Fewer studies have investigated the link between maternal cortisol during pregnancy and later child externalizing behaviour problems, producing inconsistent results. One study found a positive link between morning cortisol levels in pregnant women and total as well as externalizing behaviour problems at child age nine , while another study failed to show such association in two-year-olds . In a third study it was expected that maternal plasma cortisol and amniotic cortisol would predict child distress to limitations via lower birth weight , but neither a main effect of maternal cortisol on child temperament nor the indirect effect via birth weight were significant. Thus, findings examining the association between prenatal maternal cortisol and child externalizing behaviour outcomes are clearly sparser and less conclusive than evidence on the effects of psychological prenatal stress.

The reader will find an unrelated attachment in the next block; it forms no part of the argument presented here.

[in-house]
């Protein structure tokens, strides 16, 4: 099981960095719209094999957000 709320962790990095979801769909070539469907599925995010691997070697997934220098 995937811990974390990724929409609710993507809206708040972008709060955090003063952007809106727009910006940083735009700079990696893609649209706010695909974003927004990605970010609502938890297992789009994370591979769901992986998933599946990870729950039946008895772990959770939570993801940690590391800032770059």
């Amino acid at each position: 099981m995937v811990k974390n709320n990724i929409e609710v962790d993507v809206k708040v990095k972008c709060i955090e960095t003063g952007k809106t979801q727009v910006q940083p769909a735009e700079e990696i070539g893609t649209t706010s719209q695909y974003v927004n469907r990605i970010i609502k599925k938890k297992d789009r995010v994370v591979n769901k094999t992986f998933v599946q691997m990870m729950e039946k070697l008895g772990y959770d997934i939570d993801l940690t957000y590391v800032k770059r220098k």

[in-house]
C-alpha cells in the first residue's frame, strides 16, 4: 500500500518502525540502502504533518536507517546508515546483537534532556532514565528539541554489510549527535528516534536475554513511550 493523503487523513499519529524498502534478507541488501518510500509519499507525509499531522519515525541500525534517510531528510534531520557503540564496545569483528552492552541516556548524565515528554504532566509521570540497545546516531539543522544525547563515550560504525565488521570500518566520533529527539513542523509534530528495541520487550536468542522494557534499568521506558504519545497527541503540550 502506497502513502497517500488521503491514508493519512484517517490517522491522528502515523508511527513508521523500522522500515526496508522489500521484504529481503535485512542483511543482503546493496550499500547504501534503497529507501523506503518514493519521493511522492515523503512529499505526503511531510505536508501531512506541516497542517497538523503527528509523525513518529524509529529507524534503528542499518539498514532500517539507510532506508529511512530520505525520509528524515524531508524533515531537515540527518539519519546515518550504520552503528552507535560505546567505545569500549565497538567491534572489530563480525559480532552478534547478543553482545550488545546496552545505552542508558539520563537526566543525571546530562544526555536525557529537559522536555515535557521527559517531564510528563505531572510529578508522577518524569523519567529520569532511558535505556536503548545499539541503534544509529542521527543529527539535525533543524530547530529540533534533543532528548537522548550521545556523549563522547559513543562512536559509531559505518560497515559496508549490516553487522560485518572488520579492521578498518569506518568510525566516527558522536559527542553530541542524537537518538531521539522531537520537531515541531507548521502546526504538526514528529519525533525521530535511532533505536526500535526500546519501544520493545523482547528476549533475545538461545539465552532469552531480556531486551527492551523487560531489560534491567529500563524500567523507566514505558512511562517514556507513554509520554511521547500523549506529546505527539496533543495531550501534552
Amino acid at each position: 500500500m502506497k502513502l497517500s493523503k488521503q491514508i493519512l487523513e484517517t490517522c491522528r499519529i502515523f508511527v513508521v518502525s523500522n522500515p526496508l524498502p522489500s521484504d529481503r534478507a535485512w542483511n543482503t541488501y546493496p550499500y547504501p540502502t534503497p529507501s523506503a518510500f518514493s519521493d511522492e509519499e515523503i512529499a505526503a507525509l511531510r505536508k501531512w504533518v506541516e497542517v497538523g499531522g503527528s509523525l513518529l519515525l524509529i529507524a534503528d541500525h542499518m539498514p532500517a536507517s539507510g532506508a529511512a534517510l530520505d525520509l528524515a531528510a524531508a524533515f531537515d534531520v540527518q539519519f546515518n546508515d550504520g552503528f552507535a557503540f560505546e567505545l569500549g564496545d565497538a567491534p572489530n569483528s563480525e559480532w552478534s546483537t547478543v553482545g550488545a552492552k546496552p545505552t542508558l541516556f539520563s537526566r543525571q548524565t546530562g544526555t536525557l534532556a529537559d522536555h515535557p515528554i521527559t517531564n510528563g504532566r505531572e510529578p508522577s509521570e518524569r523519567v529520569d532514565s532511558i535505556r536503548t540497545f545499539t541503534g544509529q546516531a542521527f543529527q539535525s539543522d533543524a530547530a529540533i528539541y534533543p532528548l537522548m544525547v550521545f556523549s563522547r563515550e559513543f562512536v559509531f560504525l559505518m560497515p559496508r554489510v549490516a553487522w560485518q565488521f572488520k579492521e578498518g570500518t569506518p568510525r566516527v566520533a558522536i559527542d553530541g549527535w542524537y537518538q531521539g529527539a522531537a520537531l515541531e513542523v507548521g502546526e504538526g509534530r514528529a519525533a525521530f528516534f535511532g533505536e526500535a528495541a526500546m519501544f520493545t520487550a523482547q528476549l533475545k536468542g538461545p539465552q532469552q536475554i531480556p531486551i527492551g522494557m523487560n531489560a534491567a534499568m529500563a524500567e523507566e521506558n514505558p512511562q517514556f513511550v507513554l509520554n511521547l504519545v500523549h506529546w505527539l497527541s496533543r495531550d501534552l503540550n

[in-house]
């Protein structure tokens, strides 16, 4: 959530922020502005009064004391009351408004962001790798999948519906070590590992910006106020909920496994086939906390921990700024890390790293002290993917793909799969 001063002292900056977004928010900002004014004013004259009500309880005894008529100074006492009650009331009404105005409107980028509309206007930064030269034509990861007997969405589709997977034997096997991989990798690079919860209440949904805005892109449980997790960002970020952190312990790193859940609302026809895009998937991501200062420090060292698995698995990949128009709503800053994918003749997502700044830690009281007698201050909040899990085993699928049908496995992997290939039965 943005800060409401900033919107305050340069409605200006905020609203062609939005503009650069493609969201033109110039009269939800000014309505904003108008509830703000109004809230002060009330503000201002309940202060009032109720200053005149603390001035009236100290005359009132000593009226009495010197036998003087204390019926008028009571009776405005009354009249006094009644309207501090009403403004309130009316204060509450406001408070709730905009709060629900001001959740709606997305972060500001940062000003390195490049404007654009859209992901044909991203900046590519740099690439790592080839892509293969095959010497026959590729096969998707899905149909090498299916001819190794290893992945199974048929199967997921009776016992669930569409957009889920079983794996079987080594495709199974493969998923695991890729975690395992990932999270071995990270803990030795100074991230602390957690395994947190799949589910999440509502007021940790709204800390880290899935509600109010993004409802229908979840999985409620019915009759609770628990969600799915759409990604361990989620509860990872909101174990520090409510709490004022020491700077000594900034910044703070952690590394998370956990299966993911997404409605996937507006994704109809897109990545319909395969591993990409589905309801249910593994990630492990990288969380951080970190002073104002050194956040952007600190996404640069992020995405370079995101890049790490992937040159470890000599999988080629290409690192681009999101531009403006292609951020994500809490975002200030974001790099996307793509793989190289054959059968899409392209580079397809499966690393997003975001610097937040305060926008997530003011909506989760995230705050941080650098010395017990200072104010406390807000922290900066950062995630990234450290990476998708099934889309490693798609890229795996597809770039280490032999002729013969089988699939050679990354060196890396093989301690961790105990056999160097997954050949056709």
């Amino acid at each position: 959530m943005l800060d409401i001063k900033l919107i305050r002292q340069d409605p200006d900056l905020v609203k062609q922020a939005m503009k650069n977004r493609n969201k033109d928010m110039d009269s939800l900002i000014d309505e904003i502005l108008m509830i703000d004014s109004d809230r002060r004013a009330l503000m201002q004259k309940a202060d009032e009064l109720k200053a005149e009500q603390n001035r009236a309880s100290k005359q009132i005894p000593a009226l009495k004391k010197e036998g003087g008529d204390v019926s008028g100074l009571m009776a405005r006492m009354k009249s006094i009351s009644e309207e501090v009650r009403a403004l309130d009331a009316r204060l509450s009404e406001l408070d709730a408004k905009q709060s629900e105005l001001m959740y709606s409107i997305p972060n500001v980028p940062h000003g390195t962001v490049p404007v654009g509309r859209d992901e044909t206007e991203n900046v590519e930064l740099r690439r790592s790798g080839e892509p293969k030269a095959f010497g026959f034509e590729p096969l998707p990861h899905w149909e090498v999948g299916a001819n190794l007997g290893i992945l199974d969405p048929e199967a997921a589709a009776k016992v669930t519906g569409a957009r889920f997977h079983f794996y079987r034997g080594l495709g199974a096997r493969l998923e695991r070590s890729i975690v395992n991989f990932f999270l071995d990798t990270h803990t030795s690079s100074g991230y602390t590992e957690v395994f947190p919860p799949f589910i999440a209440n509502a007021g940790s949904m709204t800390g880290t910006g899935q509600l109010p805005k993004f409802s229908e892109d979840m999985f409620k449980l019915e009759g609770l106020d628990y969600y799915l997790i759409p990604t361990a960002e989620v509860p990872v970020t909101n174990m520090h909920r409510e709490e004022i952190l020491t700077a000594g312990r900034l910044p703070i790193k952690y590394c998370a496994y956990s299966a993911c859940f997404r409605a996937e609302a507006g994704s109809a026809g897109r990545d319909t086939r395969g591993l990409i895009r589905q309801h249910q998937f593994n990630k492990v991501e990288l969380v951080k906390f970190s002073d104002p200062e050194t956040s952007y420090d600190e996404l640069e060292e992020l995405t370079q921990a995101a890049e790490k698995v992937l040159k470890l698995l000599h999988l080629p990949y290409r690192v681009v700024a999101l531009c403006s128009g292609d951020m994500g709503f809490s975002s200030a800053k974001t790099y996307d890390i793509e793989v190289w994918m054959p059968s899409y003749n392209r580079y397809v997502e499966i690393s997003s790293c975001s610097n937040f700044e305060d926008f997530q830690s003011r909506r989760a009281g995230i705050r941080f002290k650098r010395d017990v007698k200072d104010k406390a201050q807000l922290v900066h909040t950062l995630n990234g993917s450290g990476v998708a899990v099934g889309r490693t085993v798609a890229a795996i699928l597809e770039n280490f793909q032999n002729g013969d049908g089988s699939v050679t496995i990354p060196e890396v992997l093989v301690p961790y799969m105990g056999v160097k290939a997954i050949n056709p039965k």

Interestingly, a review concluded that the two components studied as indicators of prenatal stress, i.e. psychological stress and cortisol, often only show weak associations or none at all . There are only a few studies that investigated a link between prenatal stress and child externalizing behavior problems including both subjective and biological stress pathways, challenging the direct comparison of both effects. The few studies that included both risk factors mostly reported significant effects of either one or the other [26, 28, 30]. One possible explanation is that subjective maternal stress and cortisol levels influence child development via different trajectories. Consequently, more research integrating both psychological and biological measures is called for , especially with regards to externalizing behavior as a child outcome.